GDPR is a new regulation that deals with the way individuals’ private information is handled. This regulation is going to have a deep effect on the entire internet industry. The fact that GDPR is a European regulation doesn’t mean it’s relevant only for European organizations. It requires protecting the data of any individual whose data is processed or stored in any way within European boundaries. As the reach of many companies is global, the requirement is actually relevant to a lot of companies worldwide.
Over 220,000 customers use Cloudinary to store, manage, and programmatically apply on-the-fly transformations on over 15 billion images and videos uploaded from locations all around the world, so we’re definitely impacted by this regulation.
In this blog post, I’ll explain what GDPR is and elaborate on some of the more relevant and interesting areas that are involved in becoming GDPR compliant. I’ll also share some of our preparations for becoming GDPR compliant here at Cloudinary as well as how we may help our customers in their GDPR compliance preparations by providing necessary capabilities and support.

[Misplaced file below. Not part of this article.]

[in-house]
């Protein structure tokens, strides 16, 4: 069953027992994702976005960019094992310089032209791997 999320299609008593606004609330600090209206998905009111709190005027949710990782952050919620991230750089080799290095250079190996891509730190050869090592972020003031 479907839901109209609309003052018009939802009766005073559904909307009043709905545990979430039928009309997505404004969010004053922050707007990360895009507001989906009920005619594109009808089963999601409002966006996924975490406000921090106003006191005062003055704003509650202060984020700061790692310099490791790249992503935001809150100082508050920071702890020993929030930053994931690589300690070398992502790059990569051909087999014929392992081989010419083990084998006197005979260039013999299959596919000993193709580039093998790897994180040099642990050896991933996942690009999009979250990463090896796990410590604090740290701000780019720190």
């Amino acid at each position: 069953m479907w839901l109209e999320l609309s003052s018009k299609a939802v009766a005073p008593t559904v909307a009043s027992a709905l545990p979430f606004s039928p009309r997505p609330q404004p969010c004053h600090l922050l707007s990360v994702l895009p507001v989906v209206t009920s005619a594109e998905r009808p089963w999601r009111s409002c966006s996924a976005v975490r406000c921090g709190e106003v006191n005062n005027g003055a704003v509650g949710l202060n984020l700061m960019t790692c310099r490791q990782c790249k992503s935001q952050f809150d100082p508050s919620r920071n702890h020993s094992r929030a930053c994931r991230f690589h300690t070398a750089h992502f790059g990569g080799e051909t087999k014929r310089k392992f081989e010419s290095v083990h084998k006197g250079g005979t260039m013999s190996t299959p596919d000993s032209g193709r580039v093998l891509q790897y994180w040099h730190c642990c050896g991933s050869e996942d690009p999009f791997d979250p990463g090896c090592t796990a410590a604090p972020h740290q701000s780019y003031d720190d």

GDPR stands for General Data Protection Regulation. It’s a regulation that requires companies and organizations to protect the personal data and privacy of individuals in the EU, including when the data is processed outside the EU. The GDPR’s main purpose is to give people more control over the ways their personal data is used in a reality where many companies use personal data for the sheer benefit of their services. It also aims to simplify the regulatory environment for international companies by offering a unified regulation within the EU. The current regulation was enacted before cloud technology was introduced and with it, a plethora of new ways to exploit data. With stronger data protection legislation and tougher measures of enforcement, the EU aims to increase people’s confidence in the digital world we all experience 24/7.
The European Parliament adopted the GDPR in April 2016, replacing an outdated data protection directive from 1995. It will become enforceable on the 25th of May 2018 after a two-year transition period. As a regulation, national governments do not have to pass any legislation to start enforcing it, which means it will automatically be applicable and binding.